Here They Come!
[Columbia Records LP, 1964] Side one's THE BOMB, dad! From a live performance in an L.A. studio, beefed up with overdubbed Beatles-like hysteria, this was rightly compared by many to the MC5's Kick Out the Jams back in the 70s fanzine days. Even though part of the chaos is faked (the hysterical crowd sounds), it sounds just great. And the performance is NOT faked. It's filled with high energy rock, messy group vocals not unlike the MC5, a sense of impending chaos (whether it's a riot or a party is kinda up to the times!). Their version of "Louie Louie" just rips most others to shreds, including the classic Kingsmen hit. Lindsay and Levin are both on fire throughout. Drake Levin's guitar is already developing an edge that may owe something to the Kinks and the Stones, but his playing is closer to the source (blues), and he brings in surprisingly early Middle-Eastern touches (dig the solo on their frantic version of "Do You Love Me").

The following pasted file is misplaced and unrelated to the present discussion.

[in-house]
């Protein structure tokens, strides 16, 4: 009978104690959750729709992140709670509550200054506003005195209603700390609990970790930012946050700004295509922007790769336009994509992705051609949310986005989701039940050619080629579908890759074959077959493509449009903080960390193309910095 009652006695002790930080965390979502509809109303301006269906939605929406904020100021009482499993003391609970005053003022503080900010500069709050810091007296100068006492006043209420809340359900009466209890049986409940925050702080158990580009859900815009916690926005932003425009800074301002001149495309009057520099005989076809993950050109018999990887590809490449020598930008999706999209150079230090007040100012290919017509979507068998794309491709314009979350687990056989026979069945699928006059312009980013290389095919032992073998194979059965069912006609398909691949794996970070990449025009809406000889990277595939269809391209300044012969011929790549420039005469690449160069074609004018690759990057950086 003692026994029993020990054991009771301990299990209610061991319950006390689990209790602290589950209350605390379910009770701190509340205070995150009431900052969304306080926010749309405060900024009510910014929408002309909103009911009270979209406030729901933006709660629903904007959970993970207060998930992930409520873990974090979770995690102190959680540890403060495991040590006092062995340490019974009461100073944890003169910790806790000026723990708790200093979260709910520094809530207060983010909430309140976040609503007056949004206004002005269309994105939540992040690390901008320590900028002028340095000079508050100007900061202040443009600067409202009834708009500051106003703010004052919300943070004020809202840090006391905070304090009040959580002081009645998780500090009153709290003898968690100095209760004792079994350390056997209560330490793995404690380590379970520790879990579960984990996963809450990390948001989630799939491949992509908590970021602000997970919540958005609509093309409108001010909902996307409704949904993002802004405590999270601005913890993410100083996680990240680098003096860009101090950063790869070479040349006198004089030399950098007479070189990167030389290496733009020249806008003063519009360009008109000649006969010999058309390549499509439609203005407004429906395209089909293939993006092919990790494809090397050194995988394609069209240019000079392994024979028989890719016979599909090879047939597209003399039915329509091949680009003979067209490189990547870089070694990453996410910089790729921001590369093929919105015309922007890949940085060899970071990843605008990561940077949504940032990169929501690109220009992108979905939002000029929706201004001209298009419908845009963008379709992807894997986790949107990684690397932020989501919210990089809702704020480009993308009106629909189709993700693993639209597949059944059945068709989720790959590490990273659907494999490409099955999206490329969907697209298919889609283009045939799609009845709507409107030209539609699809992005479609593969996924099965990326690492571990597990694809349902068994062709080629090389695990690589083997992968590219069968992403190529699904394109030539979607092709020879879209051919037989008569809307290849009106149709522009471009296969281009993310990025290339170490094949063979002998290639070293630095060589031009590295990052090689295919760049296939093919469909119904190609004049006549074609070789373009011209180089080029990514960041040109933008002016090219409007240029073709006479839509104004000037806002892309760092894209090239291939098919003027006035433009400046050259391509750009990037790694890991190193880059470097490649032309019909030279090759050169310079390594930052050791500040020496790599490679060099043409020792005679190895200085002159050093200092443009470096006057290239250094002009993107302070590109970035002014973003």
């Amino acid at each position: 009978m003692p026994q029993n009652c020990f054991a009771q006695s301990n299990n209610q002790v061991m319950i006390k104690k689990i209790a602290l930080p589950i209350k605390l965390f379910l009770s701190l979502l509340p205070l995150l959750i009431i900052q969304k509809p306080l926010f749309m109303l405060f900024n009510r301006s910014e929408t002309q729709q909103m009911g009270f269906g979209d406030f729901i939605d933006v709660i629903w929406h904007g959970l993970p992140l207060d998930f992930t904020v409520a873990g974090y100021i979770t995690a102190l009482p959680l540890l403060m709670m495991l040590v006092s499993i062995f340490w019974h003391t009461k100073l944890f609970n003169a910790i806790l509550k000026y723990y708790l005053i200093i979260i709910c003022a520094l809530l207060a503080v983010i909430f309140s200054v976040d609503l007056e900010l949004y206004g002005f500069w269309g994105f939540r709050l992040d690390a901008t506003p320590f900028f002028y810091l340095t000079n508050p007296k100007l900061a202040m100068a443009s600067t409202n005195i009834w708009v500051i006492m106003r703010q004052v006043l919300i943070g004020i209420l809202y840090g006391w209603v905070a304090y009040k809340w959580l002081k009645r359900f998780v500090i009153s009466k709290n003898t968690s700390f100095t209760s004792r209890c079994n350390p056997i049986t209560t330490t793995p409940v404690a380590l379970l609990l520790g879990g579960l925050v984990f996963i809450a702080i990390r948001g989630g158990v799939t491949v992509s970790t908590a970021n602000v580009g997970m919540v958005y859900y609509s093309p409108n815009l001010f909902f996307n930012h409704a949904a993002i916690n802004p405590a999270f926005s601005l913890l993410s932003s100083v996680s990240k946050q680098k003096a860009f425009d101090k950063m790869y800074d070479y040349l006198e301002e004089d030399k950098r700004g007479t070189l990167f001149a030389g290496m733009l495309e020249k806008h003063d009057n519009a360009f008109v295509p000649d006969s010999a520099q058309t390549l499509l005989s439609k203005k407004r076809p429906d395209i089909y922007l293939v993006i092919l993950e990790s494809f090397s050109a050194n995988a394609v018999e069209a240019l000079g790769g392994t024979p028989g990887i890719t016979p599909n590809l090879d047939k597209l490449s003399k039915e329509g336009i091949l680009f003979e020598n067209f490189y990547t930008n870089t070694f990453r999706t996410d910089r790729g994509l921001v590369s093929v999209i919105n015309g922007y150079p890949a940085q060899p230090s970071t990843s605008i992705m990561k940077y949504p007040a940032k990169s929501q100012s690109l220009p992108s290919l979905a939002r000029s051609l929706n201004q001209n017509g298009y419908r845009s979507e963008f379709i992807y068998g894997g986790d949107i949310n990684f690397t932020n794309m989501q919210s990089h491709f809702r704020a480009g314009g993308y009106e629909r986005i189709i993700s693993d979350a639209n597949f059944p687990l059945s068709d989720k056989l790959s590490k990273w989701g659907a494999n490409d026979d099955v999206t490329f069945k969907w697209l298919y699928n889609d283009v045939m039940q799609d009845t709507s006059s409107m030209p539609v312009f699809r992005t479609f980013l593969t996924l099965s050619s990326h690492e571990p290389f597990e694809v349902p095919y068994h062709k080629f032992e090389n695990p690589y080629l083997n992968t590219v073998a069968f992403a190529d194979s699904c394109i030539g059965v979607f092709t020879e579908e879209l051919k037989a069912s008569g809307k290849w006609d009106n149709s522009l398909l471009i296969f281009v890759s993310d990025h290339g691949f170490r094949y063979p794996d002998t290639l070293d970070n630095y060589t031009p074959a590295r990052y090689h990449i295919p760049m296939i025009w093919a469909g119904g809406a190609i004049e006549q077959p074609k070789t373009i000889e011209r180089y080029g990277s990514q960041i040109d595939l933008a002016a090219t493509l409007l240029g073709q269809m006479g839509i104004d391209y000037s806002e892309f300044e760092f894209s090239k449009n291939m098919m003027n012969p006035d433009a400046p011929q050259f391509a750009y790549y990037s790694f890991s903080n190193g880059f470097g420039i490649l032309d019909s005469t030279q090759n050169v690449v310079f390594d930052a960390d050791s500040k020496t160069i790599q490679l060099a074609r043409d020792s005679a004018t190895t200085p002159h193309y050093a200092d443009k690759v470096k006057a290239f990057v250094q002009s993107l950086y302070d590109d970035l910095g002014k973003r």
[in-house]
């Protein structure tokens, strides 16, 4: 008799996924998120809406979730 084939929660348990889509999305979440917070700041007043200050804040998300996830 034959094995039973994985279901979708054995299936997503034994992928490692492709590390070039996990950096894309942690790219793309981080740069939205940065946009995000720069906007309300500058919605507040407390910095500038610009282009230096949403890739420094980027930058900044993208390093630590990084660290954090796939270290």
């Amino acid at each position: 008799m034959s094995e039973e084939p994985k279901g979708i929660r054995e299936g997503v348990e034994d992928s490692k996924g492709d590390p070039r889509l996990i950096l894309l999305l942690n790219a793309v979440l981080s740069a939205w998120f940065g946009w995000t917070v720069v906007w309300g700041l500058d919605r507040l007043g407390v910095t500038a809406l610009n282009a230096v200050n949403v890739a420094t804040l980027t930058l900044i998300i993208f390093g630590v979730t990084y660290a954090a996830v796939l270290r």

Just Like Us! [Columbia Records LP, 1965] THE pinnacle of the Raiders' hard-R&B/garage thang, and the first album with Phil "Fang" Volk replacing Mike Holliday on bass. There are the two stompin' hits: Mark Lindsay's incredible "Steppin' Out" and the band's total kill version of "Just Like Me" (original was an obscure Northwest single by somebody & the somethin'r'others, but not nearly as good as the Raiders' cover). For the rest of the album, they do versions of current English Invasion and R&B hits, but these guys WORK IT--this is not standard sub-par bar-band crap, and I prefer some of this stuff to the originals. They even manage a tight, totally credible version of James Brown's "Out of Sight," with guitarist Drake Levin doing the vocal. Fang takes lead vocals on the Animals' "I'm Cryin'" and Them's version of "Baby Please Don't Go"--both are superb. He then joins Lindsay for a version of the Stones' "Satisfaction" that's maybe better than the original! Even drummer Smitty does lead vocals on a chaotic version of Barbara George's "I Know." And big boss Revere himself does a rare vocal on "New Orleans" (who did that one? I forget right now). Lindsay blows sax on a sexy bump'n'grind version of "Night Train." And the whole group sings the theme song from Where the Action Is. Great, great LP! Find it in MONO!
--Eddie Flowers


* * *

This Week in Slippy Town
Meercaz Q&A
Paul Revere & the Raiders
Watchin' Videos
Spinnin' Some Vinyl

Shout Bamalama!
Outro (R.I.P.)

Extra! Extra!
Remnants, leftovers, and "related" items from the never-published last issue of this zine from Krazee Ken and Ready Eddie. With Lester Bangs, Richard Meltzer, Metal Mike Saunders, Patti Smith, Mitch Kapor, and more!!!